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If I look at my little life I've been happy probably 95% of the time. But I've never had an illness, suffered deprivation, gone hungry, been hurt or persecuted, had a child die of cancer, suffered an enormous loss. I've had a great life. But not all are so fortunate. Nearly 40,000 children around the world will die today as a result of disease and malnutrition that we in the West never encounter. Over 100 died today in Baghdad alone in sectarian violence. Upwards of 200 million died in war during the 20th century. I could go on and on. There is much suffering. While my life to date has been peachy, a real rose garden, woe is me if I assume that my experiences are universal.

 

The Christian message I embrace is this: That which is broken will be fixed. The weak will be strengthened. The sick will be made whole. The blind will see. Prisoners to addiction, abuse, crime, war and fear will be set free. And lions will lay down with lambs.

 

Not trying to convince anyone this is true, just defining my understanding of the Christian message.

 

-CC in MA

 

So...that would make christianity obligatory guilt then....wouldn't it? On one hand, if life has you down...run to jesus to make it better.

 

But if your life has been relatively good or great, then you are BOUND to help the less fortunate because you could have been born somewhere really cruddy....and of course that isn't "luck" or "coincidence" if you got to be born, raised, and educated in a First World country....God could have put you in a shit-hole, so in gratitude for God's Will putting you someplace that doesn't suck ass, you really should show your gratitude by aiding those people god decided (and who can understand His Will?) to have born deformed and crippled in Africa. And if you don't try to help, then you are just one more selfish asshole making the situation worse.

 

So.....in Christianity you are either a needy victim, a guilt-ridden volunteer aid worker, or a jerk who doesn't care if everything goes to shit (and you are probably a dreaded atheist too).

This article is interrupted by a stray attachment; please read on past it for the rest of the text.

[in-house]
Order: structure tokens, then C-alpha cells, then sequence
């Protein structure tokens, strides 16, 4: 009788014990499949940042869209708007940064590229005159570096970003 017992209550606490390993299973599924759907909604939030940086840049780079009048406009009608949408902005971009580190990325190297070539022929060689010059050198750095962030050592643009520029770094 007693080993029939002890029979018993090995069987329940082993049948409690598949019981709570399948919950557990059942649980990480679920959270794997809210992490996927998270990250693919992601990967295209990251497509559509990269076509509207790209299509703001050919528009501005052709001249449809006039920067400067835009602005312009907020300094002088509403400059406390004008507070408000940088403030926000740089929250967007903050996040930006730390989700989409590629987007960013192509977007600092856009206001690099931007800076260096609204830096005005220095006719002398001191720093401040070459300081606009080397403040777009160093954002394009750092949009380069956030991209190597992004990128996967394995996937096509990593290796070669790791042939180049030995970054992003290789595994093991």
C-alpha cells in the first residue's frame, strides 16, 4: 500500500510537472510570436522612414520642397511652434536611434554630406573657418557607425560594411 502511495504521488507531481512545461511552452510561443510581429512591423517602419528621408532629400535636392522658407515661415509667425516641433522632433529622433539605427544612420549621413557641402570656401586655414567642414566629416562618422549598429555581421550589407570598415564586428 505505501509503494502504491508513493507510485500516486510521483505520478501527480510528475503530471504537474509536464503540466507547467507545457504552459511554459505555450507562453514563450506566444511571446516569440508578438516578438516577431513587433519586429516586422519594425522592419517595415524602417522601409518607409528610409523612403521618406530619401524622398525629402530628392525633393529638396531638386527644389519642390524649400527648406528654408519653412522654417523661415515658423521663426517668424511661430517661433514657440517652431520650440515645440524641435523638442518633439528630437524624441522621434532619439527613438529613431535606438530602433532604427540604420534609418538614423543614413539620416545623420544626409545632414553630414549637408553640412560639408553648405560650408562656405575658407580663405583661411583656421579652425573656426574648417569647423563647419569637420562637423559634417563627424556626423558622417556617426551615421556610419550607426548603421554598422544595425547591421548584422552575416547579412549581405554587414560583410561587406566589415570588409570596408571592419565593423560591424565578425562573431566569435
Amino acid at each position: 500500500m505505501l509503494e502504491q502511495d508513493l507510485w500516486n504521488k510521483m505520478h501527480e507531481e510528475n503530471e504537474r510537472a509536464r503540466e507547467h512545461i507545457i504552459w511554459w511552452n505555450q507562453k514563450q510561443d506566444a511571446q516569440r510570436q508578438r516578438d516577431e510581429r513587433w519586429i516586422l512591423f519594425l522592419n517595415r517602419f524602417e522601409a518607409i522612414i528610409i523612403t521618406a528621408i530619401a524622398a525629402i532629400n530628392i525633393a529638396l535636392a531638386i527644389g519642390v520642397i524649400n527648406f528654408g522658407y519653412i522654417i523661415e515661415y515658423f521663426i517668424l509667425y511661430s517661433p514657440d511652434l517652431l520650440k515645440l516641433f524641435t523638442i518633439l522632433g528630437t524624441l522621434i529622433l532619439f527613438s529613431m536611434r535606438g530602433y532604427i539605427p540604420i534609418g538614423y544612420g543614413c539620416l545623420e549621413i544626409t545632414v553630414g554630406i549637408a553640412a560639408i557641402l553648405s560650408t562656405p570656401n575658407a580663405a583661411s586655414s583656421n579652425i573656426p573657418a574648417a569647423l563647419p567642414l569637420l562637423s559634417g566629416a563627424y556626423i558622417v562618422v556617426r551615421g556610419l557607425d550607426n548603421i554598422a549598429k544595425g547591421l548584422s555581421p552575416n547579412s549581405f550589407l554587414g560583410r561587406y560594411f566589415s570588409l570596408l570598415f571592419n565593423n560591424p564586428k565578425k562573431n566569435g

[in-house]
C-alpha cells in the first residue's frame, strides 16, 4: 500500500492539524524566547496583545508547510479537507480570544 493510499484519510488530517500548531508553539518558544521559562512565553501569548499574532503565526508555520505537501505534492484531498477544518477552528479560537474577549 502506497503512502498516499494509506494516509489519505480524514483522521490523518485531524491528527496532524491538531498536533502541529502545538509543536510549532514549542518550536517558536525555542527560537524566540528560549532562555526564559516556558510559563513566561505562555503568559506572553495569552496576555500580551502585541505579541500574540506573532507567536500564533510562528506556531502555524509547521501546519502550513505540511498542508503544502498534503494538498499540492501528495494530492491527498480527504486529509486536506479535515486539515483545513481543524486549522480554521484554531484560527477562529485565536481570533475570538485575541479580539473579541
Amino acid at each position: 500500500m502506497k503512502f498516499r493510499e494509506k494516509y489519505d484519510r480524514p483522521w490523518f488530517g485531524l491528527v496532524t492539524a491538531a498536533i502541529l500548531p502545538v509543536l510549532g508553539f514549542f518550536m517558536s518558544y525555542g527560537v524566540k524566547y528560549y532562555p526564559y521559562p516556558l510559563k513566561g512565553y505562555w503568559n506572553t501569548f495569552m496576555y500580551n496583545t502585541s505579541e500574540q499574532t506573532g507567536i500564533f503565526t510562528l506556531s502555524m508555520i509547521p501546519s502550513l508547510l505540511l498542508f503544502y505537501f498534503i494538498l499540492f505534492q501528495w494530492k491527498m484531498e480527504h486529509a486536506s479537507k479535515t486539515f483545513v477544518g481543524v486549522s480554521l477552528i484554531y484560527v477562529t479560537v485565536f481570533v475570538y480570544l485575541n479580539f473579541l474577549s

Nice.

 

I don't see it this way at all. As far as we know, circumstances of birth are a lottery. Predestination and pre-ordination of circumstances is not a doctrine to which I subscribe. Excuse the French, but sh*t just happens. It just does. God is not involved, as far as I can tell, with the reproductive process. Sex happens. Sperm and egg meet. New life is formed. Where, how, etc. just are. (Of course some suggest that we have a say in a pre-birth existence regarding our incarnation, etc., but I don't see it this way.) So we should feel no guilt about being born where we are. We should, of course, recognize our fortunate status -- whether or not there is a God. We also should recognize the unfortunate circumstances of others and lend a helping hand -- whether or not there is a God.

 

Being grateful (even if to no higher power) for good circumstances and being empathetic with those suffering are not Christian virtues, but human ones.

 

Seems to me.

 

-CC in MA

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Humans are born fine as we are. We don't need to believe we're worthless without some god to handhold us or some demented cult leader to "justify" us in the sight of some deadbeat deity. We're capable of fixing our own messes and capable of transcending into greatness and making our own paradises, all on our very own.

 

Have you ever watched a child throw a temper-tantrum? If the child had access to an AK-47, they'd blow away everyone in the room. We are born animals. Culture, schools, parents, religious organizations, etc., tame our animal nature. This has nothing to do with belief in a deity. This is developmental psychology. Plain and simple.

 

And I don't know about fixing our own messes. Of course, we can do much. But we can't do it all. And this, too, has nothing to do with belief in a deity. It's just the way it is.

 

-CC in MA

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Powerfully stated.

 

If I look at my little life I've been happy probably 95% of the time. But I've never had an illness, suffered deprivation, gone hungry, been hurt or persecuted, had a child die of cancer, suffered an enormous loss. I've had a great life. But not all are so fortunate. Nearly 40,000 children around the world will die today as a result of disease and malnutrition that we in the West never encounter. Over 100 died today in Baghdad alone in sectarian violence. Upwards of 200 million died in war during the 20th century. I could go on and on. There is much suffering. While my life to date has been peachy, a real rose garden, woe is me if I assume that my experiences are universal.

 

The Christian message I embrace is this: That which is broken will be fixed. The weak will be strengthened. The sick will be made whole. The blind will see. Prisoners to addiction, abuse, crime, war and fear will be set free. And lions will lay down with lambs.